Maris’s personality as I’ve come to know her, is just as heady as promised during that first campus bus meeting. She may look like a delicate blossom, but behind the sweet smile is a lewd, crude, and absolutely hilariously witty mouth. I’d noticed her before on our bus rides, it’s hard to miss such a stormfront of excitement. She had slid into an empty bench seat next to me one morning during our shared commute and simply tossed her hair and stated, “Hey doll. I’m Maris,” in such a tone that her simple introduction sounded to my ears like a challenge. My thoughts drift back to that day.
My eyes had jerked up from the page of the silly but witty British fantasy novel I had been reading while my brain caught up with my ears.
“You’re from Paris?”
I blurted out stupidly as my brow wrinkled. Of all the people to talk to me, notice me. It’s a crazy person launching into origin stories. She didn’t sound French though.
“No,” she vibrated with laughter. “I’m Maris. I’m not from Paris.”
The silence stretched taut between us when I didn’t respond immediately with my name. I simply looked blankly at her trying to understand why she was involving me in a conversation. With another toss of sunkissed curls she rolled her eyes, smiled sweetly and prodded.
“What’s your name doll?”
I was confused and unsure. No one ever approached me. I wasn’t entirely sure I wanted that to change. On the one hand I would love to have friends, but on the other, my childhood and especially the years in high school, had taught me that not only did people tend to not pursue friendships with me but I usually ruined things before they started, with my constant awkward anxiety ridden social foibles.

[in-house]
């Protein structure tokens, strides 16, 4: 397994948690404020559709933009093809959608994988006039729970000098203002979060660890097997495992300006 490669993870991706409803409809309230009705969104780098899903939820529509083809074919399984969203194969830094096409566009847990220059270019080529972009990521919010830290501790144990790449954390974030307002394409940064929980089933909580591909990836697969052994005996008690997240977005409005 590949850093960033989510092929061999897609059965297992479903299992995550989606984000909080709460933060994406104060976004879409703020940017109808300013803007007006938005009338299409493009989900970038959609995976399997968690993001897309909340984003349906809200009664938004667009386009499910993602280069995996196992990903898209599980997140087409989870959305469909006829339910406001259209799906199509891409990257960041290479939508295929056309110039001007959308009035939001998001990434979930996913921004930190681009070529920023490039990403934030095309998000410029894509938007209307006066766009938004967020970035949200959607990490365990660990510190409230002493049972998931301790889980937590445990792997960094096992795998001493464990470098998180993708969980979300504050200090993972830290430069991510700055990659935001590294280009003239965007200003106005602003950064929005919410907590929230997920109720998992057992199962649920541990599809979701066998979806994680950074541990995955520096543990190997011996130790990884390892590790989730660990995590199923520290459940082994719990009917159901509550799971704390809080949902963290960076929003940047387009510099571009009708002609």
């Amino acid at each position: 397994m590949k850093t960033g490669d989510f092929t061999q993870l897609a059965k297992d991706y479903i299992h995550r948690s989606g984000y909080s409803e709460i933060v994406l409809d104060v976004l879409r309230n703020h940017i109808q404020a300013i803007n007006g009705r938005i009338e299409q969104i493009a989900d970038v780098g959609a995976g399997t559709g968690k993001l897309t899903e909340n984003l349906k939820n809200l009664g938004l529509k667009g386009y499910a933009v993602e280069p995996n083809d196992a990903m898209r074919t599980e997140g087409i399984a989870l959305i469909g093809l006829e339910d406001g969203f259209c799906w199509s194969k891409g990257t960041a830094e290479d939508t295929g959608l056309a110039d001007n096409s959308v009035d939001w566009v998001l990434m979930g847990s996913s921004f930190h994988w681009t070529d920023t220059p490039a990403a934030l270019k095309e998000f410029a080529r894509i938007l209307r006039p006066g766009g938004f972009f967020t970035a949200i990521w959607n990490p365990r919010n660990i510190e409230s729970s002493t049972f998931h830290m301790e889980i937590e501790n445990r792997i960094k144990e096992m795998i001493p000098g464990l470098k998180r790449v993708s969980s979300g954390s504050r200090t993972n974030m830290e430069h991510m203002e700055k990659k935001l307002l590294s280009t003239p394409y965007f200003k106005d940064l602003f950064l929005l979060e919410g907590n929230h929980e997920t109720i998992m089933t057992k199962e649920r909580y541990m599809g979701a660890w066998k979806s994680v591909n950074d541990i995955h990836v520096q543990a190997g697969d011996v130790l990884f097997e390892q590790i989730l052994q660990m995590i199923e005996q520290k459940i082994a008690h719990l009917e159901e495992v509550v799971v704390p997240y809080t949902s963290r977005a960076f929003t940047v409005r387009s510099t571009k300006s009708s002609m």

I realized this new woman was gazing at me expectantly with raised golden brows, her anticipation clouding the stale shuttle bus air around us.
“Josh. I’m. I’m called J-Josh”
I managed to stutter out gracelessly while casting my eyes helplessly back at my novel as if it held the answers to my life.
“Good to meet you Josh.”
She purred, smirking and leaning so close to me I feel the heat from her body, making my eyes widen. Is she coming on to me? Shit. What do I do? Oh no. This is bad.
“So…Joshy…I bet you know where the cutest boys are,” she husked at me, her nose wrinkling with delight as she took in my surprise.
I went into a shutdown. Every sense was filled to overload.
She could tell I was gay! But how? I totally was, but I didn’t go for the camp and glitter or overly put together fashion plate looks I’d seen on the other obviously gay types roaming the campus. And yeah, I know that looking gay is a stereotype, but so far two years at Carmichael U had shown me lots of evidence they held some truth. Also while she may have on point gaydar, apparently she could not tell that I was a friendless vagabond washed upon these college shores, with few ideas of where these cute boys might be hiding except the bare truth of not anywhere around me.
I gulped and stuttered trying to look anywhere but her, to be anywhere but there. My face was hot and my mouth dry. I felt like I was drowning, my eyes widening as I felt my old friend Mr. Panic Attack waking up.
“Hey!” She suddenly leaned into me, her face serious and with no trace of that cat-like sensuality.
“Josh are you ok, I’m sorry. I can be such a tease but I didn’t mean to upset you”